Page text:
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Donald "Curly" Phillips (Courtesy Whyte Museum, V14 AC027-18(15)

Donald Phillips

(1884-1938)

Everyone held the same high opinion of this man, who in all things was simple and straightforward." -(CurlyÍs biographer, Dr. William C. Taylor)

Curly Phillips was born in Ontario where he learned the basics of wilderness travel and canoeing. He went on to become the first to ascend the summit ridge of Mount RobsonYellowhead Pass with a few horses with the hope of outfitting hunters and other visitors.

About ten kilometres above Jasper Lake he met George Kinney and the adventure that was the first ascent of the summit ridge of Mount Robson began. CurlyÍs accomplishments on the mountain established his reputation amongst climbers and other in the area. Evidence of this was the fact that the following year Norman Collie, a highly respected, veteran mountaineer, named the 3250 metre mountain immediately across the Robson River from Mount Robson in his honour. This was done even though Curly was only twenty-six years old and had spent but a single season in the Rockies. (The mountain currently named Mount PaulineArthur Wheeler and club photographer Byron Harmon were in the group as well as a number of scientists from the American organization. Two years later, Curly was back in the Robson area again as guide and outfitter for the Alpine Club of CanadaÍs camp during which Conrad Kain guided a party to the summit of the peak.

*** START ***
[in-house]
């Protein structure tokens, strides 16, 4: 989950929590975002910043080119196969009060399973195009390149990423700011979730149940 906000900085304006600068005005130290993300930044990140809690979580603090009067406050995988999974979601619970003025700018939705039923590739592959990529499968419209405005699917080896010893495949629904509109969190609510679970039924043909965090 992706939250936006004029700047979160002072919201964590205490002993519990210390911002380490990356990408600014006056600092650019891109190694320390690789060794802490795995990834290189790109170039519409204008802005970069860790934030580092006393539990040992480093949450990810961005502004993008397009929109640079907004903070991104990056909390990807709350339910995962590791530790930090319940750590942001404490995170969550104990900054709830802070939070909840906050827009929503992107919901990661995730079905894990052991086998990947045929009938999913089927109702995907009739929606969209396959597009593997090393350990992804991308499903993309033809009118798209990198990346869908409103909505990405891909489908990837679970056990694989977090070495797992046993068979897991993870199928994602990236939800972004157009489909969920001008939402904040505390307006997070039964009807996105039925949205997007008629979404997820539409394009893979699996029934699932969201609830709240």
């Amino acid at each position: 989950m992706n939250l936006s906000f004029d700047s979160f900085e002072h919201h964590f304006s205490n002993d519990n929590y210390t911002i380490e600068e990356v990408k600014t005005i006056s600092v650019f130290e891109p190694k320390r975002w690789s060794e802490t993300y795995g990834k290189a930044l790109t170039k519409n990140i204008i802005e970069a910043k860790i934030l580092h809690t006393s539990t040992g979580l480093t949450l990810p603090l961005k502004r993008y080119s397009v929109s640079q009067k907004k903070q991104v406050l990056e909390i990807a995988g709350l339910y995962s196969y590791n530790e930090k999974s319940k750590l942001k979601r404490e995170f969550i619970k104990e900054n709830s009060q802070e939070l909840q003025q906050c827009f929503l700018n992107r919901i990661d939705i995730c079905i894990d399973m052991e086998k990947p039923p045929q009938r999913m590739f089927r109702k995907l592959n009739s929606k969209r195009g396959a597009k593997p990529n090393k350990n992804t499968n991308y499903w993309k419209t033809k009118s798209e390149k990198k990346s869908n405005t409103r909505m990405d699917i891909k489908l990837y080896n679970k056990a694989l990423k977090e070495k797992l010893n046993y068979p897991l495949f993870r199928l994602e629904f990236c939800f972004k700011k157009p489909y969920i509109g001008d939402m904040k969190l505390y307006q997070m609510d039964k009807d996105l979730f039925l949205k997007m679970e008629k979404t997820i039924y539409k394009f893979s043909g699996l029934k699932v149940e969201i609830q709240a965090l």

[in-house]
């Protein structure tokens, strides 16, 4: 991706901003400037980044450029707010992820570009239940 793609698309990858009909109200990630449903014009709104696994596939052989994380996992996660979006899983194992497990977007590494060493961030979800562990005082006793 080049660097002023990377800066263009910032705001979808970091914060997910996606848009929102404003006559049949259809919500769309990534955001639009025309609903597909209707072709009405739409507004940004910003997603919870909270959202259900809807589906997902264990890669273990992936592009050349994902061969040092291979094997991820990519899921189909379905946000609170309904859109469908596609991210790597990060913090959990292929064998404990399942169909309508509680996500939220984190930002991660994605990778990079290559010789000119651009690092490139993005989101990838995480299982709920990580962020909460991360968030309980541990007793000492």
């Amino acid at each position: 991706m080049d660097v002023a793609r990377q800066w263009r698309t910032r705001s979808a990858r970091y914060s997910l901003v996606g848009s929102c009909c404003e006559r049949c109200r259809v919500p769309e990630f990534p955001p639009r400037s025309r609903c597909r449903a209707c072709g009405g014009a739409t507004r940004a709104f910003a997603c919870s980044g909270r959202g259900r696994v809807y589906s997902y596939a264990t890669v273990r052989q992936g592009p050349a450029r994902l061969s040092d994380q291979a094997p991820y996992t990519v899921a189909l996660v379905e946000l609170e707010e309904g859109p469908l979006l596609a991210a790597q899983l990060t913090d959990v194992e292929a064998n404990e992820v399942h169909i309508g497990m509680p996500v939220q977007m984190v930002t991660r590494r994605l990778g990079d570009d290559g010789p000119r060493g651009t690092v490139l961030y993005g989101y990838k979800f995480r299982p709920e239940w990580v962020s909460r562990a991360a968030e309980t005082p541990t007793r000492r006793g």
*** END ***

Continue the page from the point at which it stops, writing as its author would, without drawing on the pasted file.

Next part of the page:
Later that year Curly settled in Jasper. In 1915 he guided two legendary lady explorers, Caroline Hinman and Mary Jobe, on a two month trip into the country northwest of Mount Robson where they attempted to climb Mount Sir AlexanderJ. Monroe Thorington to the Sunwapta Pass area for his first ascents of Mount SaskatchewanThe TwinsMount ColumbiaElysium Pass in the Victoria Cross Range northwest of Jasper.

Curly was on a ten-day ski trip with two teen-aged brothers, Reg and Alan Pugh when Reg and Curly were buried. Alan was somewhat behind and Reg and Curly were out of sight but he heard the avalanche. Later he wrote, "The slide came off Elysium MountainMount Phillips]

[Additional Information: Taylor, William C. "Tracks Across my Trail". Jasper: Jasper-Yellowhead Historical Society, 1984]